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Kali Movie Review (Mal): Not Explosive As It Sounds
Kali explores how the outburst of an angry young man has a debilitating effect on his life and those around him | Anoop S
On Mar 27, 2016

 

‘Kali’ is Dulquer Salman’s latest offering at the box office after the immensely successful ‘Charlie’, which also bagged him the top acting honours at the recently announced Kerala State Film Awards. Directed by renowned cinematographer Sameer Thahir, who made an impressive debut with ‘Neelaakasham Pachakadal Chuvannabhoomi’, ‘Kali’ has the unnecessary burden of shouldering viewers’ expectation.

Following a long spell of romance, Siddharth (Dulquer Salman) and Anjali (Sai Pallavi) have tied the nuptial knot against the wishes of their respective families. Starting from scratch, they have built for themselves a decent living. Siddharth, who works for a bank, is a perennially angry man. He fumes for the silliest of reasons and finds it difficult to control his rage. ‘Kali’ explores how the outburst of an angry young man has a debilitating effect on his life and those around him.

The first hour of the movie is devoted to illustrate Siddharth’s idiosyncrasies. During this portion, the movie sails along pretty smoothly largely due to the laughs raised intermittently by Prakashan (Soubin Shahir), Siddharth’s colleague. Around the midway point in the movie, Siddharth and Anjali fall out with each other when the latter finds it impossible to tolerate the former’s fury any longer.

They patch up to an extent and head towards Anjali’s house in Masanagudi for a function. Siddharth’s reaction to a road rage incident on their way there sets off a series of events that eventually lands them in a spot of bother. The movie starts getting dramatic at this particular juncture. The proceedings manage to raise the anxiety of the viewer for a brief period of time and there is palpable tension in the air. But, things start getting bumpy soon and fizzle out in the end.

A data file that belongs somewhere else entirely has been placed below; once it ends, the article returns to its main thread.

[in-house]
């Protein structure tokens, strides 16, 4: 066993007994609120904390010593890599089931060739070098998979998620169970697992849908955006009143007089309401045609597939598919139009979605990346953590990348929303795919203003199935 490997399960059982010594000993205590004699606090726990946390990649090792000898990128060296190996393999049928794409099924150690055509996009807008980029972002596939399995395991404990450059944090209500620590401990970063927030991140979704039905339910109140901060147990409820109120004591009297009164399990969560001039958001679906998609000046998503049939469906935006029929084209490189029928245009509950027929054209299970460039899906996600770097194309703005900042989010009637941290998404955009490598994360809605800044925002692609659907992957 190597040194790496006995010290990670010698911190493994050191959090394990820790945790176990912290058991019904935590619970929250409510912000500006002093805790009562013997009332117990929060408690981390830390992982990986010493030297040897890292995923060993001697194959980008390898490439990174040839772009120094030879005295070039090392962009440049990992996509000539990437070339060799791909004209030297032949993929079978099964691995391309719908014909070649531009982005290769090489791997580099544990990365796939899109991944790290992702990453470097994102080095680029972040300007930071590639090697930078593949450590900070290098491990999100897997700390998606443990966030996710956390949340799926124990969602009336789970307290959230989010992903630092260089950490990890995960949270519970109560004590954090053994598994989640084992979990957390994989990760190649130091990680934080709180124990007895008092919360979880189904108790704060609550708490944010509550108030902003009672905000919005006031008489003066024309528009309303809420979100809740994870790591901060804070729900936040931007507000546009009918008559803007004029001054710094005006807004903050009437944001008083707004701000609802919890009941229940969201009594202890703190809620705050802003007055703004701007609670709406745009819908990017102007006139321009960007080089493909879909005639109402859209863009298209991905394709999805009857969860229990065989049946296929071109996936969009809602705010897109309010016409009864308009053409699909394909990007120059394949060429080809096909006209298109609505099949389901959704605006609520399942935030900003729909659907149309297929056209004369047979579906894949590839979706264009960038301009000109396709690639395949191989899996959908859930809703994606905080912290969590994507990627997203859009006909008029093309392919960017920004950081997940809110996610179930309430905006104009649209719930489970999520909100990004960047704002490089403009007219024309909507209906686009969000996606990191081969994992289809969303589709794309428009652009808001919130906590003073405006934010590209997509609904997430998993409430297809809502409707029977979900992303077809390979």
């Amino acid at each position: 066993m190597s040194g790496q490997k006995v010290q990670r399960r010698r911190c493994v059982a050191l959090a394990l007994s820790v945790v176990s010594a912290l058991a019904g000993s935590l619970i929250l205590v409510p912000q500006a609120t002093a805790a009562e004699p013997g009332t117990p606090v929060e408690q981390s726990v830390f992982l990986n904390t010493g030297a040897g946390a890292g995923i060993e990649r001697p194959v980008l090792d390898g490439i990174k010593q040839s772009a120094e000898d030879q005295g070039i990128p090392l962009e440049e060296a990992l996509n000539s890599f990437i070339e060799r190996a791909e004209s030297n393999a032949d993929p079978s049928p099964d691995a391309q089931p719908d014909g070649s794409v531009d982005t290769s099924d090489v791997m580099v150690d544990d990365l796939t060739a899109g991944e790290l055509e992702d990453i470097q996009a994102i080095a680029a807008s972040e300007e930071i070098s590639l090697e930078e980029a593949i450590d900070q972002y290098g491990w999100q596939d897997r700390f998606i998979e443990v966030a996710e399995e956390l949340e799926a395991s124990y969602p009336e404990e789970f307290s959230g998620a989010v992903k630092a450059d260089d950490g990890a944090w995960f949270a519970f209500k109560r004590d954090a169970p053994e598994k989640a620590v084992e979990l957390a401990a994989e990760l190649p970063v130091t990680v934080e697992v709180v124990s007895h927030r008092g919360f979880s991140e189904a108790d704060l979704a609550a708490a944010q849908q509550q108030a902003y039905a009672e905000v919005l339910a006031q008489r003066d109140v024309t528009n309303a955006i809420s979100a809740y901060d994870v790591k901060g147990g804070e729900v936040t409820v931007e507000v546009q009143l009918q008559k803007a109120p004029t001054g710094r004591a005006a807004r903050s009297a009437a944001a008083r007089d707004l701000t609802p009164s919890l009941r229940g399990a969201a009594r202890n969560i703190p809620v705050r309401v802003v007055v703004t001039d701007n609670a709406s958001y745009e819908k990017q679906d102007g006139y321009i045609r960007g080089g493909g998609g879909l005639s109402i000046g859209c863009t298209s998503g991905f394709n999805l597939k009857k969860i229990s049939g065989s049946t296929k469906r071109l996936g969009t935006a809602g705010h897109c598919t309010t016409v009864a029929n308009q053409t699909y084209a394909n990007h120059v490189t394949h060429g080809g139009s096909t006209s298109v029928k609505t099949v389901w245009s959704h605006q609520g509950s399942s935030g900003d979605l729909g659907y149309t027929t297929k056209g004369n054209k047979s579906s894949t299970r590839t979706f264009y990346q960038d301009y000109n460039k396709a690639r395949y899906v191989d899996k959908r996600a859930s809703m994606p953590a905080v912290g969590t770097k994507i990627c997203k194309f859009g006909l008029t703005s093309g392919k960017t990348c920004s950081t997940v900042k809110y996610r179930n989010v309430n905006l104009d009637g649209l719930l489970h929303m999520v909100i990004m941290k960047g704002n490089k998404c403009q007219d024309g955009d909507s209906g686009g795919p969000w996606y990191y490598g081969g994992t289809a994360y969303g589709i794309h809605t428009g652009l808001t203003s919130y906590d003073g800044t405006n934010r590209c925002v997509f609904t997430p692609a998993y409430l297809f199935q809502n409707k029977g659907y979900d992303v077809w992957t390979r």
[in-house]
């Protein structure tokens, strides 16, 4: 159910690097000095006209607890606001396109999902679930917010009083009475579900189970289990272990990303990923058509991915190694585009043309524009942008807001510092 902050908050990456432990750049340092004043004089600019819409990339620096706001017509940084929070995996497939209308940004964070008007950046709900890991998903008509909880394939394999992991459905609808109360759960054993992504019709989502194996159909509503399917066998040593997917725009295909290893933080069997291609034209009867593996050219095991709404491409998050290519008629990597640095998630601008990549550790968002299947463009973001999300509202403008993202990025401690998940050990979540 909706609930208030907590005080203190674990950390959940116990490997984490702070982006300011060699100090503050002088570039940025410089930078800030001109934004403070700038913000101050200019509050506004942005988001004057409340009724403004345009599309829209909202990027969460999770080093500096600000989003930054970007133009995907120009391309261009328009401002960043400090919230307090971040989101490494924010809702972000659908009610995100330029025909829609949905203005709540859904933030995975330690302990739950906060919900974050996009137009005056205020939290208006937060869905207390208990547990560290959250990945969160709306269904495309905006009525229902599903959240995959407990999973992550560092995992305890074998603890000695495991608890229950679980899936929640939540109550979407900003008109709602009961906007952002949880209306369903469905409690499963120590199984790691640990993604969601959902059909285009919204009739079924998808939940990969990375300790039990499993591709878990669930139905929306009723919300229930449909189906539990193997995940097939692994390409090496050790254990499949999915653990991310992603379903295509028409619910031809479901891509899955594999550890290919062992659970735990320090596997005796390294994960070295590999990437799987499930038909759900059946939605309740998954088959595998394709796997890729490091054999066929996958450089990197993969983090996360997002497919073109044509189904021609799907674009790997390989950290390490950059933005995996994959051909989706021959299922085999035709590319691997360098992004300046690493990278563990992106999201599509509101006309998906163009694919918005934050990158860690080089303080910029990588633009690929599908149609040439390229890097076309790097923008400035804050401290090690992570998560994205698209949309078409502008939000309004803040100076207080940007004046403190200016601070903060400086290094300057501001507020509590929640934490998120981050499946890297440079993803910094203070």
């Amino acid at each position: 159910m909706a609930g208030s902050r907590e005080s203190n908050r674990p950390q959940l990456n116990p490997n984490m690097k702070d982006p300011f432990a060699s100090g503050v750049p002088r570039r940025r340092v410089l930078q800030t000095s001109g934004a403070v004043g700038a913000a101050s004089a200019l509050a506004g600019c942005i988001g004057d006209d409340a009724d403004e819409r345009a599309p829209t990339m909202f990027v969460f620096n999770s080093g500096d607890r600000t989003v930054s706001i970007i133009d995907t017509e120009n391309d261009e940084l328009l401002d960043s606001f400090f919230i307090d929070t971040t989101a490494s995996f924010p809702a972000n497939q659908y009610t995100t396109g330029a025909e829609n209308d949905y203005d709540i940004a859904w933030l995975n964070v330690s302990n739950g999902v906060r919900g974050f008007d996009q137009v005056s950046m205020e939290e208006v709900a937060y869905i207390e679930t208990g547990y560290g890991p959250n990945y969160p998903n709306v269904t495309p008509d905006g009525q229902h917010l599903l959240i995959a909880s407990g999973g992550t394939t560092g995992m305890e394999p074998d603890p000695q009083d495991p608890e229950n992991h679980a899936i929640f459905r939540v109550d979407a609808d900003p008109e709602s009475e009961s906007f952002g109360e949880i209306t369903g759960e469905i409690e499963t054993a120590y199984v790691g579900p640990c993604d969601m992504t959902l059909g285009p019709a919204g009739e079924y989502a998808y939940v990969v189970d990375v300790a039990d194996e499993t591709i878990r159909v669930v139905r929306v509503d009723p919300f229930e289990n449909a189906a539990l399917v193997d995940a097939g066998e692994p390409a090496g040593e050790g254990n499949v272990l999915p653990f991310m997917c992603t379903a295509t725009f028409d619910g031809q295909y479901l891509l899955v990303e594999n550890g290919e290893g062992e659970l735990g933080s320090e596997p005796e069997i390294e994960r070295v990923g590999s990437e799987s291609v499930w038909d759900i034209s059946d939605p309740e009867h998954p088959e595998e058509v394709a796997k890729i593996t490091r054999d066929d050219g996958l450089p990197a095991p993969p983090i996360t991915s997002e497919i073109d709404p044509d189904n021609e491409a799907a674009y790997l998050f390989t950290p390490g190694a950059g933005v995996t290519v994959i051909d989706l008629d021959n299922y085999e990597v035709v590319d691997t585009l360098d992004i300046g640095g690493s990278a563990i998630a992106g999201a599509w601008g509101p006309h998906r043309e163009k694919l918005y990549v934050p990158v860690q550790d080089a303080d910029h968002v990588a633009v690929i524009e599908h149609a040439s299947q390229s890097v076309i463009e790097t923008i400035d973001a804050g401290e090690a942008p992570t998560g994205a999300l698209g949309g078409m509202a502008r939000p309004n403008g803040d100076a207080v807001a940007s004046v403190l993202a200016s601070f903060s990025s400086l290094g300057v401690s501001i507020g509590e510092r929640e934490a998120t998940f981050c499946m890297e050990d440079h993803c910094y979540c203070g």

As the title of the movie suggests, the central theme of the movie is anger. With the world progressing at lightning speed, people are becoming more and more impatient by the day. Hence, the theme is sure to strike a chord with many a mind. But, the story that Rajesh Gopinathan has built around the foundation seems contrived.


 

Sameer Thahir’s realistic treatment of his debut venture stood out. In ‘Kali’, he consciously makes an effort to give the central character a larger than life image. Although this tactic might excite the fans of Dulquer Salman, others are going to find it boring as the masses have grown tired of such antics. Gopi Sundar’s two songs are light on the ears and Gireesh Gangadharan’s shots of the forest ride are good. Despite having a running time of just over two hours, ‘Kali’ seems to be way longer.

Dulquer Salman and Sai Pallavi are okay in their lead roles. Although her Malayalam sounds a bit odd and her dubbing is far from perfect, Sai Pallavi should be appreciated for taking an effort to dub in a language that is alien to her. The notable acts come from Soubin Shahir who seems to be going up a notch or two with every passing movie and from Vinayakan, who is menacing in the anti-hero role he plays.

‘Kali’ seems to have been targeted at the youth, particularly the growing breed of Dulquer Salman fans. Even if one were to shed all sorts of expectations that they have about the movie, ‘Kali’ wouldn’t impress much as the movie doesn’t have enough material. ‘Kali’ isn’t as explosive as it sounds.

 
 
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